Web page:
CTE in the News: Local school systems provide easy path to meet demand for trade jobs

by Marlys Mason | Originally posted on May 27, 2019 in The Owensboro Times | Click here to read the original article

Daviess County and Owensboro Public Schools know that not all students need a four-year, liberal arts degree to find success in the workplace. The leaders in both districts have collaborated to create a Community Campus, which offers high school students opportunities in industrial and other technical fields that can put them in high demand in the labor market upon graduation.

Local companies and factories are providing opportunities for technical students to pre-apprentice in order to help students become skilled workers, filling positions during worker shortages.

“Reigniting interest in technical careers is imperative due to the expected growth in these sectors and forecasted retirements,” said Stacy Edds-Ellis, Owensboro Community and Technical College’s Dean of Academic Affairs.

OPS Superintendent Nick Brake said that his mantra is that 14 is the new 12, meaning 12 years of education will not provide the necessary requirements for acquiring a job that will provide the income needed in the U.S.

“College is not for everyone, but students cannot be content with a high school diploma,” Brake said.

DCPS Superintendent Matt Robbins agrees and said he believes a district’s goal is to prepare students for success and “provide the keys to unlock the door to the future by ensuring all students are truly college and career ready.”

Click here to read the original article, which was posted on March 27, 2019 in The Owensboro Times

State Funding Enables Community Programs to Give MN High School Students Valuable Job Training Opportunities

In January, five community programs throughout the state of Minnesota were awarded $95,000 in grant funding to develop and implement paid learning opportunities for 16- and 17-year-old students. The funding came from the Youth Skills Training Program at the Minnesota Department of Labor and Industry (YST@DLI), which was created in 2017 with funding from the Minnesota legislature (Minn. Stat. 175.46) to help communities create local programs that give high school students exposure, training, certifications and paid work experience in five high-demand, high-growth industries: advanced manufacturing, agriculture, automotive, health care and information technology.

To be successful, local programs rely on connections between industry and education to ensure student experience is meaningful and relevant. Five pilot programs were awarded grants last year to develop paid learning opportunities in manufacturing, health care and information technology; this year, programs in Elk River, Hutchinson, Marshall, Red Wing, St. Paul, White Bear Lake and Winona will enable students in 27 school districts to get paid work experience in manufacturing and health care.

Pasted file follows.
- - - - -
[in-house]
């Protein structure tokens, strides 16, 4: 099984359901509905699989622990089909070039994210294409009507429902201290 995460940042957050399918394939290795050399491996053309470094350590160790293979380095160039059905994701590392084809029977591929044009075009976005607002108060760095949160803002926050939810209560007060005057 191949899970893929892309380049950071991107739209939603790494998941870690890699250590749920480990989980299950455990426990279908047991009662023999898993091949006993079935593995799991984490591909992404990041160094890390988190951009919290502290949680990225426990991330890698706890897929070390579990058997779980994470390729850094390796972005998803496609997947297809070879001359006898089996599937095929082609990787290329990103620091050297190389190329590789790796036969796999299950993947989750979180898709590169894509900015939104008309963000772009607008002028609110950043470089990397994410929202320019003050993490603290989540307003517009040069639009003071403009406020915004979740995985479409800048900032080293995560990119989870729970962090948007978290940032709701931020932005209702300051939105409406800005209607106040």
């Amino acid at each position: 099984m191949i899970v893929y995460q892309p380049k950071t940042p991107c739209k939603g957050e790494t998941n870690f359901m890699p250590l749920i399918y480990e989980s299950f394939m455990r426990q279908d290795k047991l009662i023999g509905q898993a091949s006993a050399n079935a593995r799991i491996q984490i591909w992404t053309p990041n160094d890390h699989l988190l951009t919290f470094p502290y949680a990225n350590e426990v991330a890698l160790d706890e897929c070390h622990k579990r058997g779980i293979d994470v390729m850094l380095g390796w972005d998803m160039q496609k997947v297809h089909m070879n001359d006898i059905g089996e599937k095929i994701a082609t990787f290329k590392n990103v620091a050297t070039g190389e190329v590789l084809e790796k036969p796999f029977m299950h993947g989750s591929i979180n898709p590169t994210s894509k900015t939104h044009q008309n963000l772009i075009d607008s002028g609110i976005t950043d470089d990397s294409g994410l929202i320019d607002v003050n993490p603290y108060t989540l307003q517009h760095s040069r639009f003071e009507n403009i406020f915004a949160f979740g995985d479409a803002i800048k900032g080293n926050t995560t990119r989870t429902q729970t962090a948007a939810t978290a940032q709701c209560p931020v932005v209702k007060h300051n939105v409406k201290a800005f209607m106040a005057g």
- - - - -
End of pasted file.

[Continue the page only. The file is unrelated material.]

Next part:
“Employers throughout the state are reporting an increasing number of unfilled positions in high-paying jobs that require a certification or two-year degree and describe significant challenges to find qualified and trainable employees to fill these skilled positions,” said Rich Wessels, Youth Skills Training Program Senior Project Manager. “The YST program is a way to address this issue by connecting industry with education to provide students with opportunities to learn about and gain hands-on experience.”

Click here to read the complete article, which was originally published in April 2019 on ACTE’s IndustryConnect blog.

Coding Grant Helps North Carolina Students Explore In-Demand Career Options

In Beaufort County, North Carolina, programmers are in high demand. Job forecasts conducted by local workforce development boards show a 94% growth rate for programming jobs among 27 eastern NC counties from 2016-2021; programming skills, along with tooling, machine and drone operation skills, have been among the most in-demand job skills listed by local and regional manufacturing businesses for three straight years.

When Beaufort County Schools (BCS) saw an opportunity to fund an extension of the district’s coding program into K-12 classrooms across the district and at the local community college, administrators didn’t hesitate to apply. Last fall, North Carolina Superintendent Mark Johnson announced that 16 school districts, including Beaufort County, had been awarded grants totaling $800,000 through the second round of the Coding and Mobile App Development Grant Program, which was launched in 2017 with funding from the state’s general assembly.

“BCS’s strategic STEM plan, the use of Digital Learning Competencies training, and the injection of real-world needs provided through our advisory process and partnerships with our local industries produced the perfect conditions for synergy around STEM including coding,” said Wendy Petteway, BCS Career and Technical Education Department Director. “We needed to expand beyond where we were and extend coding into K-12 across the district and at Beaufort County Community College, and the coding grant has provided the opportunity for that expansion.”

Click here to read the entire article, which was originally posted in ACTE’s IndustryConnect blog in March 2019.

Indiana High School Prepares Students for Success in Pharmacy Technology

It’s no secret: Healthcare workers are in high demand. Ten of the top 20 fastest-growing occupations nationwide are in health care; certified nursing assistants, physical therapists and nurse practitioners are among the most sought-after (United States Department of Labor, 2018).

Across the country, CTE instructors are doing great things in the classroom to prepare students for in-demand careers. They’re collaborating with industry and workforce development representatives; they’re securing certification opportunities; and they’re providing unique hands-on learning experiences that engage today’s youth in high-demand, high-skilled, high-paying jobs. The pharmacy technician program at the Area 31 Career Center at Ben Davis High School in Indianapolis, Indiana, is one such example.